The steering responds faithfully, and there’s lots of grip, but the whole experience is dominated by the car’s mass, whether it’s in how its weight shifts so dramatically during changes of direction, or how the engines struggle to truly excite.
Note that for anybody requiring a more rapid RC, Lexus also offers theRC F version, complete with a powerful V8 petrol engine.
Lexus has a great record
The RC is too new to have been included in the annual JD Power customer satisfaction survey, but Lexus has consistently performed well over the last 10 years, including several appearances in the top spot.
If there’s a slight disappointment it’s that the three-year warranty that Lexus provides is limited to 60,000 miles, whereas BMW andMercedes offer three years of cover, no matter how many miles you do.
Fuel economy 6/10
Due to the RC 300h’s weight, the hybrid system uses the petrol engine more than you might expect, particularly once you are free from town and city limits. As a result, fuel economy, particularly for those who do a lot of motorway driving, won’t be a match for similarly powerful diesels; in mixed use we managed 43mpg against the 300h’s official test figure of 57mpg.
That’s for the hybrid, let alone the petrol model, which managed 38.7mpg in EU tests, and 33mpg in our hands.
Hybrid makes a compelling company car
On the face of it, the RC is priced in line with similarly powerful diesel coupes from BMW, Mercedes and Audi, the difference being that the Lexus comes with all the equipment must people would want as standard.
The hybrid also qualifies for a lower benefit-in-kind rating for company car drivers, while CO2 emissions of just 113g/km mean it won’t break the bank for private buyers to tax, either.
The RC features eight airbags, including knee ’bags for the driver and front passenger, plus a bonnet that pops up to provide pedestrian impact protection. Part of the car’s weight is also down to extra body strengthening included to help it excel in US rollover crash tests, and like all new cars there’s an advanced stability system that will help you to control the car if it begins to skid.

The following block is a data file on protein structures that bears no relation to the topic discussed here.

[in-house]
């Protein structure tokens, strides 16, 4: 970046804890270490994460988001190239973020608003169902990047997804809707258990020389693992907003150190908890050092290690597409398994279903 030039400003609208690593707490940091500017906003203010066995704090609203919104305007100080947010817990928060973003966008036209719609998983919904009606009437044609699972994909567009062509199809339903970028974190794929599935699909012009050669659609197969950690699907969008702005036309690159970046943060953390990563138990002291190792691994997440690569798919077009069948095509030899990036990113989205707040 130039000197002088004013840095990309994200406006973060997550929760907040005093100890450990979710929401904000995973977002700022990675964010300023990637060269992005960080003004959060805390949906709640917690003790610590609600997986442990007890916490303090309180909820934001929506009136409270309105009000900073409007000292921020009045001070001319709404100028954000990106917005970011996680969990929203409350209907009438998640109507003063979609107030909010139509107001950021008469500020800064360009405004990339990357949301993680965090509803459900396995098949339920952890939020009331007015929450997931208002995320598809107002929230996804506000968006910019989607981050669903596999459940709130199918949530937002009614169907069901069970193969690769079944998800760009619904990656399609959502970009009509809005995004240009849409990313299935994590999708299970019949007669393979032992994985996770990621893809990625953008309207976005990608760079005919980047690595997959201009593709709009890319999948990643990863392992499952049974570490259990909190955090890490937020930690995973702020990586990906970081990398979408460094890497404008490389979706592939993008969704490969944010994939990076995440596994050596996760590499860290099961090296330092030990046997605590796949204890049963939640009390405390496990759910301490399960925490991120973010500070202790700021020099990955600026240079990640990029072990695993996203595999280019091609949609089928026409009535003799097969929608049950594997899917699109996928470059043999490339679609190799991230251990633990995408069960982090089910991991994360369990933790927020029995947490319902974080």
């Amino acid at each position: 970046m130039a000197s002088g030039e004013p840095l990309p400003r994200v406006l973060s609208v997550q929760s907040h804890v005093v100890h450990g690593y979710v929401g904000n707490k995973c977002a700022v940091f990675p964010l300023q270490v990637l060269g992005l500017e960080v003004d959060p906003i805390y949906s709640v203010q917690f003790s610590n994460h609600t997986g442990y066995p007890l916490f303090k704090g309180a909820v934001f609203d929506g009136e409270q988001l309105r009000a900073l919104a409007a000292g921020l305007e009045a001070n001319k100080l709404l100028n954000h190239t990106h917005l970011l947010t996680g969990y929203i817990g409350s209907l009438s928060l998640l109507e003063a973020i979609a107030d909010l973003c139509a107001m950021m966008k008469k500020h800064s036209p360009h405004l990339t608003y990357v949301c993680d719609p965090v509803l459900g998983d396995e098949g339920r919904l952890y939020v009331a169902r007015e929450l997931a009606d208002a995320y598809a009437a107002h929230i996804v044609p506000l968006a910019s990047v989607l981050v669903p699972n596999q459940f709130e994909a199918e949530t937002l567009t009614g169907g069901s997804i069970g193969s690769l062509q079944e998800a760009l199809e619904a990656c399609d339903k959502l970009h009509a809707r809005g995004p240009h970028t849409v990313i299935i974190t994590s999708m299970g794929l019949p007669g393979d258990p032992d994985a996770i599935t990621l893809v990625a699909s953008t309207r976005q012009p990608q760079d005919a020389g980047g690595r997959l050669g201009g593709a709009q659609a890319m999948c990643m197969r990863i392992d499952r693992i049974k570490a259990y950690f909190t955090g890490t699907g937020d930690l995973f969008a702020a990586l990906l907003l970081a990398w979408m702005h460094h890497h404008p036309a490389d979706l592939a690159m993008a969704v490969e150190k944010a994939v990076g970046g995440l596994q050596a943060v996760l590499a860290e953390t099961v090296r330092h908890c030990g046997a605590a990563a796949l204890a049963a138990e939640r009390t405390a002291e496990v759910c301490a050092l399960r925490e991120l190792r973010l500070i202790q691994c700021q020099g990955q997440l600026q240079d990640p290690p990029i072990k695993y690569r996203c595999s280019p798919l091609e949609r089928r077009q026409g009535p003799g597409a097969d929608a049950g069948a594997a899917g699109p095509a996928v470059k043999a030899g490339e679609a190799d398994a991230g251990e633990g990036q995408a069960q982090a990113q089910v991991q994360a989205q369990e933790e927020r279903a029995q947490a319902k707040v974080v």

The only drawback is that active safety systems such as blind spot monitors and adaptive cruise control are restricted to the top-spec Premier model, so if you want those you need to factor in adding more than £5,000 to the car’s price.
Standard spec 9/10
That the basic spec RC is called Luxury tells you all you need to know about equipment levels. Available only on the hybrid model, it includes leather seats, LED headlamps and automatic windscreen wipers, and a Bluetooth phone connection.
Upgrading to F-Sport adds adaptive suspension, bigger wheels and slightly more aggressive styling, plus satnav and a reversing camera. On the 200t model F-Sport also gives you a limited-slip differential to improve cornering performance.
The top-spec Premier adds a 17-speaker sound system along with upgraded satnav and a handful of active safety devices.
The verdict 7/10
While the 200t turbocharged RC is hard to justify, the 300h hybrid model could offer useful savings for company car drivers, as well as being comfortable and extremely well built. Just be aware that the BMW 4-series is a much more exciting car to drive.